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(From Schuam's Outlines Computer Architecture, 2002, page 193, problem 8.7(b))

Suppose I have the following memory hierarchy of:

CPU <-> SRAM <=> DRAM <=> DISK

SRAM has 5 ns access time

DRAM has 60 ns access time

DISK has 7 ms access time.

If the hit rate at each level of memory hierarchy is 80% (Except the last level of DISK which is 100% hit rate), what is the average memory access time from the CPU?

So I start the problem... here are my calculations:

For the DRAM Level the access time is:

$$ T_{DRAM} = (0.8)(60 ns) + (0.2)(7 ms) $$

$$ T_{DRAM} = 1.448 \mu seconds $$

For the SRAM/CPU Level the access time is:

$$ T_{SRAM} = (0.8)(5 ns) + (0.2)(1.448 \mu s) $$

$$ T_{SRAM} = 293.6 ns $$

Now for the problem, the solution manual for the book says the answer is:

$$ T_{SRAM} = (0.80)(5 ns) + (0.20)(0.80)(60 ns) + (0.20)(7 ms) $$

which I calculate to be: 1.4136E-6 seconds and they calculate to be:

$$ T_{SRAM} = 280,0136.6 ns $$

My answer is "293.6 ns", and the book's solution to the problem is "280,0136.6 ns"

Who is right and why?

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  • \$\begingroup\$ How many ns are in a ms? ;) \$\endgroup\$ – marcelm Feb 5 at 23:28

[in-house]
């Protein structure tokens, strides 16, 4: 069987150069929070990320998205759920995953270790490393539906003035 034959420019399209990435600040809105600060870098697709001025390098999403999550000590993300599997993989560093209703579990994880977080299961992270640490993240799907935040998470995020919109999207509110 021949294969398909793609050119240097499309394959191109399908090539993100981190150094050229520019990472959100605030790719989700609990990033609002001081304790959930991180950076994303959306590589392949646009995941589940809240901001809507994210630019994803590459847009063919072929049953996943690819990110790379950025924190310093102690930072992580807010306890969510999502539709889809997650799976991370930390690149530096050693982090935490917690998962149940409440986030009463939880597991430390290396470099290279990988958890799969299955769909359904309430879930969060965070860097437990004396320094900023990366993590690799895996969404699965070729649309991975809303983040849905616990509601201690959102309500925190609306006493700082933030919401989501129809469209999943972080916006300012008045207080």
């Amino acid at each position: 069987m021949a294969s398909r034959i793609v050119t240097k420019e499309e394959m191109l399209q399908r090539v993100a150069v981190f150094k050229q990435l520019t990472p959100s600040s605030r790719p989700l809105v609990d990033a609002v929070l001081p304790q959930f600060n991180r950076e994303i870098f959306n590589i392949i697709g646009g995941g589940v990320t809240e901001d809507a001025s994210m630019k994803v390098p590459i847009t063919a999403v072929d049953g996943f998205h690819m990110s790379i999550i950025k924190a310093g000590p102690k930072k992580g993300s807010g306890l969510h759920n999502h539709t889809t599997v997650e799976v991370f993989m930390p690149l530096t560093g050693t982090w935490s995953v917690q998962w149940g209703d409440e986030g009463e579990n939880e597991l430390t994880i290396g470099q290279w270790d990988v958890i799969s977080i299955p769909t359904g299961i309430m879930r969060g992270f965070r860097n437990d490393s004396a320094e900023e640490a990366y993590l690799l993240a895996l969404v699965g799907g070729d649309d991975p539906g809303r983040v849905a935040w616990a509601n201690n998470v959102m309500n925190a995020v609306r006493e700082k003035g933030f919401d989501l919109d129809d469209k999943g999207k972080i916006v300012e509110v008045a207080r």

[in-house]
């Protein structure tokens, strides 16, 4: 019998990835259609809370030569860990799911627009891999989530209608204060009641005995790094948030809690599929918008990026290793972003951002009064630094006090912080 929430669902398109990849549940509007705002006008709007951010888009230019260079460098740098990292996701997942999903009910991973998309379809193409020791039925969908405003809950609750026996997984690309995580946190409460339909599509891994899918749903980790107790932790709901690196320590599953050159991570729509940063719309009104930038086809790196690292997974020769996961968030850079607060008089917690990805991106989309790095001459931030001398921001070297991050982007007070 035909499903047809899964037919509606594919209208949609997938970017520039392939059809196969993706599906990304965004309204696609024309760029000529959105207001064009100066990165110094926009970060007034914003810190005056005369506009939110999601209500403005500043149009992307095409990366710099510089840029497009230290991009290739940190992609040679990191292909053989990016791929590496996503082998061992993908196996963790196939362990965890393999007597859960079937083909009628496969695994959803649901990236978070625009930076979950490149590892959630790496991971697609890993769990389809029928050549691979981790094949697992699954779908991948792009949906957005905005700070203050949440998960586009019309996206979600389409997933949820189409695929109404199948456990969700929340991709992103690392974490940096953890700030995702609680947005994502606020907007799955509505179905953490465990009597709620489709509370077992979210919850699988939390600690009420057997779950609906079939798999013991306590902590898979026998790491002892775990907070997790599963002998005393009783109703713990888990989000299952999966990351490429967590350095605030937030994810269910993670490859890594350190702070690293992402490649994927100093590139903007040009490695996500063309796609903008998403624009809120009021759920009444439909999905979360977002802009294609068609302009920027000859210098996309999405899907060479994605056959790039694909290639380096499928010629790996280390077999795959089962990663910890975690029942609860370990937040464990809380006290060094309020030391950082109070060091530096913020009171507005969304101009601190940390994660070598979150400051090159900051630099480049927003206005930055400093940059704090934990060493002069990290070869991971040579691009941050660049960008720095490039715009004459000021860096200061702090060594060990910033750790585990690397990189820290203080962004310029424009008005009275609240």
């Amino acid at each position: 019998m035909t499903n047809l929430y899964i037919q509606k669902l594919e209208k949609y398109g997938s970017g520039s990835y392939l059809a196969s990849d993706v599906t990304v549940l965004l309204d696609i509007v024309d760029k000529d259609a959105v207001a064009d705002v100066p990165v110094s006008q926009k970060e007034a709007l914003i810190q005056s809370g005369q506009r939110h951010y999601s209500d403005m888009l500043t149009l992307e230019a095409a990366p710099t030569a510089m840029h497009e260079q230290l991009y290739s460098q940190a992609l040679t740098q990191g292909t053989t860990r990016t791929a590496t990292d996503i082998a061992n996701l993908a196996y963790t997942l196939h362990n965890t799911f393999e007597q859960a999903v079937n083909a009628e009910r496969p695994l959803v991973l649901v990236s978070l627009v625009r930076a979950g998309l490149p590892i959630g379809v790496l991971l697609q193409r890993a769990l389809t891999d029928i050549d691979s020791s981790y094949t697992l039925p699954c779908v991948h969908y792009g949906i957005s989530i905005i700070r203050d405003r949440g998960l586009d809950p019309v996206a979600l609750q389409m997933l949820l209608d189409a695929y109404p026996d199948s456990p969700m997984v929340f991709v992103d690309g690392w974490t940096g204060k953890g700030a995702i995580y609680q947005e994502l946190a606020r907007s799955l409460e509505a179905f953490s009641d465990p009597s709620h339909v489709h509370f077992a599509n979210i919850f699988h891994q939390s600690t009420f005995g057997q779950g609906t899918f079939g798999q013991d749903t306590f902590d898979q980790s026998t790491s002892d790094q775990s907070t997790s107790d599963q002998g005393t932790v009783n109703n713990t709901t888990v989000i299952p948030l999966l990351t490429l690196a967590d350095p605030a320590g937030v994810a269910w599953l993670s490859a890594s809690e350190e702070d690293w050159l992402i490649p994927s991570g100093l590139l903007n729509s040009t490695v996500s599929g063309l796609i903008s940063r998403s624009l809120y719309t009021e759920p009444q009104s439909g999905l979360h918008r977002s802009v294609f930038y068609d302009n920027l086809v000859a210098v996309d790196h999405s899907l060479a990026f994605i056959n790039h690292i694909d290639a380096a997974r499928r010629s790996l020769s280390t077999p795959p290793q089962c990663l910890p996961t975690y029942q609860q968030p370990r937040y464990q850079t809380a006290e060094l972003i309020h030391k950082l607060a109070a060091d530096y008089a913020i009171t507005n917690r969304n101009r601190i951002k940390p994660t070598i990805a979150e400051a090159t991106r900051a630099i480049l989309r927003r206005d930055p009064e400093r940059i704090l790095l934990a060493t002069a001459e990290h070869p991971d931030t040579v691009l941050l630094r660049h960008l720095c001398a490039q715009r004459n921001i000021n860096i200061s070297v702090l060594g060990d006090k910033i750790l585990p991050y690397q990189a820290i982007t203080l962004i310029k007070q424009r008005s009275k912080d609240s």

• \$\begingroup\$ $$1 ms = 10^{-3} sec$$ $$1 \mu s = 10^{-6} sec$$ $$1 ns=10^{-9} sec$$ \$\endgroup\$ – MrCasuality Feb 5 at 23:31
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Your formulas look fine to me, but there's an error in the numbers: $$ T_{DRAM} = (0.8)(60 ns) + (0.2)(7 ms) \\ T_{DRAM} = 1.448 \mu s $$ This is incorrect, with \$0.2 * 7\$ ms in the sum, the answer should be at least 1.4 ms, not µs.

Note that 1 ms = 1000 µs = 1 000 000 ns.

Compare:

$$ T_{DRAM} = (0.8)(60 ns) + (0.2)(7000 ns) \\ T_{SRAM} = (0.8)(5 ns) + (0.2)(T_{DRAM}) \\ T_{SRAM} = 293.6 ns $$

with:

$$ T_{DRAM} = (0.8)(60 ns) + (0.2)(7000000 ns) \\ T_{SRAM} = (0.8)(5 ns) + (0.2)(T_{DRAM}) \\ T_{SRAM} = 280013.6 ns $$

If you substitute \$T_{DRAM}\$ in the \$T_{SRAM}\$ expression, you get:

$$ T_{SRAM} = (0.8)(5 ns) + (0.2)(0.8)(60 ns) + (0.2)(0.2)(7000000 ns) $$

The expression you quoted from the book is slightly different (only one \$(0.2)\$ in the last term of the sum). That looks like either an error in the book, or in your quote.

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  • \$\begingroup\$ ahh...ok... i see the error... was using 10^-6 instead of 10^-3... thanks for confirm that books equation is wrong... but strangely their answer was right in the end... \$\endgroup\$ – MrCasuality Feb 6 at 0:10
  • \$\begingroup\$ Workings/formulas get copied and pasted. You go back and edit contents. Sometimes you fix all, sometimes you do not. Usually you get the final answer correct. \$\endgroup\$ – StainlessSteelRat Feb 6 at 1:06
  • \$\begingroup\$ @MrCasuality Check my update; if the book actually has \$(0.2)(0.2)\$ in the last term of the sum, the equation in the book is also correct! \$\endgroup\$ – marcelm Feb 6 at 15:43
  • \$\begingroup\$ typographical error in book... that's what was confusing me. \$\endgroup\$ – MrCasuality Feb 8 at 13:33

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